Bill Clinton tells the story of Hillary Clinton, 'change-maker'

The former president contrasted his wife with Donald Trump: "She never made fun of people with disabilities; she tried to empower them based on their abilities."

Bill Clinton at the Democratic National Convention in Philadelphia. (Image via the convention's Facebook page; Photo by E. Jackendoff). ff)
Bill Clinton at the Democratic National Convention in Philadelphia. (Image via the convention's Facebook page; Photo by E. Jackendoff). ff)

PHILADELPHIA: Former President Bill Clinton sought to humanize Democratic presidential nominee Hillary Clinton and paint her as a change agent during his Tuesday night address to the Democratic National Convention in Philadelphia.

Clinton recounted his courtship of a fellow student named Hillary Rodham, as well as his three marriage proposal, life in Little Rock, Arkansas, and Washington, D.C., and dropping Chelsea Clinton off at Stanford University. He recapped the former secretary of state’s work on behalf of minority children and the disabled during the early part of her career, seeking to draw a contrast with Republican nominee Donald Trump, who mocked a disabled New York Times reporter at a campaign rally last year.

"She never made fun of people with disabilities; she tried to empower them based on their abilities," the former president said.

Clinton also countered Republican criticisms that his wife is the candidate of the establishment — GOP vice presidential nominee Mike Pence called her the "secretary of status quo" at the Republican convention last week — as Democratic delegates held up "change maker" signs. The former president recalled his wife’s work on education reforms while he was governor of Arkansas.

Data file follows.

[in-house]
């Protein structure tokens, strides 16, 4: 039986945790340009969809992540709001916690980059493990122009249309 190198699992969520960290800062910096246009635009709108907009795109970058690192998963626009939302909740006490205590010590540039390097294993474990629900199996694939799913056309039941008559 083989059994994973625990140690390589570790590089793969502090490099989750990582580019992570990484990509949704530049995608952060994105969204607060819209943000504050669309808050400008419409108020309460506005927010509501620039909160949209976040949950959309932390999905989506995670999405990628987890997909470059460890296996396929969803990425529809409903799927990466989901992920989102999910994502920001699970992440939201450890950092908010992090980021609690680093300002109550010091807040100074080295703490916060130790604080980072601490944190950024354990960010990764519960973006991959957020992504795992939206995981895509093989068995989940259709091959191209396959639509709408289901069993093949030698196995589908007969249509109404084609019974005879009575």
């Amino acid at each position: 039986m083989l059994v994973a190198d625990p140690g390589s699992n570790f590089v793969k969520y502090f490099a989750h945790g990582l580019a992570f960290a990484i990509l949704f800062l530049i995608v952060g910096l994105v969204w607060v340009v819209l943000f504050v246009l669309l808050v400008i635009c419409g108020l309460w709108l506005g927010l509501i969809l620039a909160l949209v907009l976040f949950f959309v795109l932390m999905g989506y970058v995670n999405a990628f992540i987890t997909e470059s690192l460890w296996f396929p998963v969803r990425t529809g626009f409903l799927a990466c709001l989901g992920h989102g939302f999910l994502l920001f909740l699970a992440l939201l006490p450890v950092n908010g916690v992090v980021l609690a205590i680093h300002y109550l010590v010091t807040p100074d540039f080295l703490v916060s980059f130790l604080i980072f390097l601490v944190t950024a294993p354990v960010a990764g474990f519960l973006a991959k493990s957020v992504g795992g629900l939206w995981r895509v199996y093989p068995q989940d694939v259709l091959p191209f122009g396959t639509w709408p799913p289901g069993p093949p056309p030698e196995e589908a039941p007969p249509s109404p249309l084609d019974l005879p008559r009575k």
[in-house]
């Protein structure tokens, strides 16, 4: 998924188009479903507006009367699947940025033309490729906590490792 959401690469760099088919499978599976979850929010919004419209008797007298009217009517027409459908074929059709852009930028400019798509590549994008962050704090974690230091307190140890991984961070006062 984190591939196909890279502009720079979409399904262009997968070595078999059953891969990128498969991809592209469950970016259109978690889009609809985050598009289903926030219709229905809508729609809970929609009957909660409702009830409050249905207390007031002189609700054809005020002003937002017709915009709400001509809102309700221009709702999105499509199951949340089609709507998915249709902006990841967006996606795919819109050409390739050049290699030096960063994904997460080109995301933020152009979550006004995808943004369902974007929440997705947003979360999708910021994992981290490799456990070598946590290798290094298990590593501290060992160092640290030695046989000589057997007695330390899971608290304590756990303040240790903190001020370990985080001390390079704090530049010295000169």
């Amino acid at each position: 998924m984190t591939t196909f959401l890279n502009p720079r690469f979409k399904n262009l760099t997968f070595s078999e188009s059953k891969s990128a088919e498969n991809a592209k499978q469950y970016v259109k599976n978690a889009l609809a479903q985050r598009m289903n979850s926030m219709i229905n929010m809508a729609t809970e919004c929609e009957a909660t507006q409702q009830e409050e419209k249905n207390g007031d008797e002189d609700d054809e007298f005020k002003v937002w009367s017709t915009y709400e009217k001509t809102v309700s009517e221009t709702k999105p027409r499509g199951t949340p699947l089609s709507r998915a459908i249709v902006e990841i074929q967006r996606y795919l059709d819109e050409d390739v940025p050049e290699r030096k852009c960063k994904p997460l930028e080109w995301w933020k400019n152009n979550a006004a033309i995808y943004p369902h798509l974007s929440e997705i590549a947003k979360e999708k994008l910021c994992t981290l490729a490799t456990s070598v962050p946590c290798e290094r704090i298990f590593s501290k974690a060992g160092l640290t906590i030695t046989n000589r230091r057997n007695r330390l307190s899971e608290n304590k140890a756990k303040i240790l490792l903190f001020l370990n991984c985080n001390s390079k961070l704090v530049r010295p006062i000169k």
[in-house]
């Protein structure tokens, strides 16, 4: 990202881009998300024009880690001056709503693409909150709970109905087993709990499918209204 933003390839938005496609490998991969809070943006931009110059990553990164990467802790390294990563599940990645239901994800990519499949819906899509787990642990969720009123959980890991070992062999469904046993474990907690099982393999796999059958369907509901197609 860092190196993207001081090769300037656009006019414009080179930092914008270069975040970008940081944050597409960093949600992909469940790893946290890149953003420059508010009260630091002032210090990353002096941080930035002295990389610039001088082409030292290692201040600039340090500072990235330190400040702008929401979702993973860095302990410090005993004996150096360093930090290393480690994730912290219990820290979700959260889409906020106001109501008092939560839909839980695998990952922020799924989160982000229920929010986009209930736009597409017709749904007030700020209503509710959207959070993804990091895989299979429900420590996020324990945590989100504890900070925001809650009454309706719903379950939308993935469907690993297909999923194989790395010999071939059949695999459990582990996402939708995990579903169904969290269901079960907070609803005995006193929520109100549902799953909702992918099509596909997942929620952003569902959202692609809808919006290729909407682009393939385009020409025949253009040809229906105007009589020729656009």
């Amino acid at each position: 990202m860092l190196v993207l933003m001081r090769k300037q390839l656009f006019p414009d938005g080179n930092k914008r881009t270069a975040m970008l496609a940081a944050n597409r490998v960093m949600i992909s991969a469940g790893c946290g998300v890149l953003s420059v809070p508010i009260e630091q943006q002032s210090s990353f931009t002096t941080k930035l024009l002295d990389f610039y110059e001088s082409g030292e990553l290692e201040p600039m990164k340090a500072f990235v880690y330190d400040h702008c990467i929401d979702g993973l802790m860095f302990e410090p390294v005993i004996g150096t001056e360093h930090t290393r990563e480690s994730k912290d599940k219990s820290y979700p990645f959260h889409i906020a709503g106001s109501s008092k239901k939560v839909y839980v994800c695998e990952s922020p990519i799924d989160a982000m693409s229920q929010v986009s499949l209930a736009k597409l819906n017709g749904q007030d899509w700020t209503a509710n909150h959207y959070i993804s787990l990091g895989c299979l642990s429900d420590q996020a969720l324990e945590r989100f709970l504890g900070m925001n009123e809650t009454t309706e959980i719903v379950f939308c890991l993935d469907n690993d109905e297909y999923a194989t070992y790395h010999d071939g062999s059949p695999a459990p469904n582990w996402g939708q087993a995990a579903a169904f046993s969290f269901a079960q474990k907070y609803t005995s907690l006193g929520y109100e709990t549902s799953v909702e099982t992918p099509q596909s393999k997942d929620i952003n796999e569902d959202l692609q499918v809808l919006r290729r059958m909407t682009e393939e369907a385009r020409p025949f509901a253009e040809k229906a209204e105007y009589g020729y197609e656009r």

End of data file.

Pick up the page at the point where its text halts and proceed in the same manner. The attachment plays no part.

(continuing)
"[Hillary Clinton is] the best darn change-maker I’ve ever met in my life," he said. "She always wants to move the ball forward; that’s just who she is."

Clinton’s speech was a first on various levels. While former presidents routinely endorse candidates at national conventions, his was the first address on behalf of a spouse. He was also the first man to speak in the spot usually reserved for the current or prospective first lady.

The second night of the Democratic convention followed the roll call of states, at the end of which Clinton was officially nominated by the convention delegates, making her the first woman put forward by a major party in a presidential race. In a symbolic gesture, former Democratic rival Bernie Sanders called for the delegates to suspend the rules and give Clinton the party’s nod in a voice vote. Some Sanders supporters walked out of Wells Fargo Center in protest.

Other Tuesday night speakers included actresses Lena Dunham and America Ferrara, 9-11 survivor Lauren Manning, Sen. Amy Klobuchar (D-MN), and former Secretary of State Madeleine Albright. Alicia Keyes performed directly after Clinton spoke.

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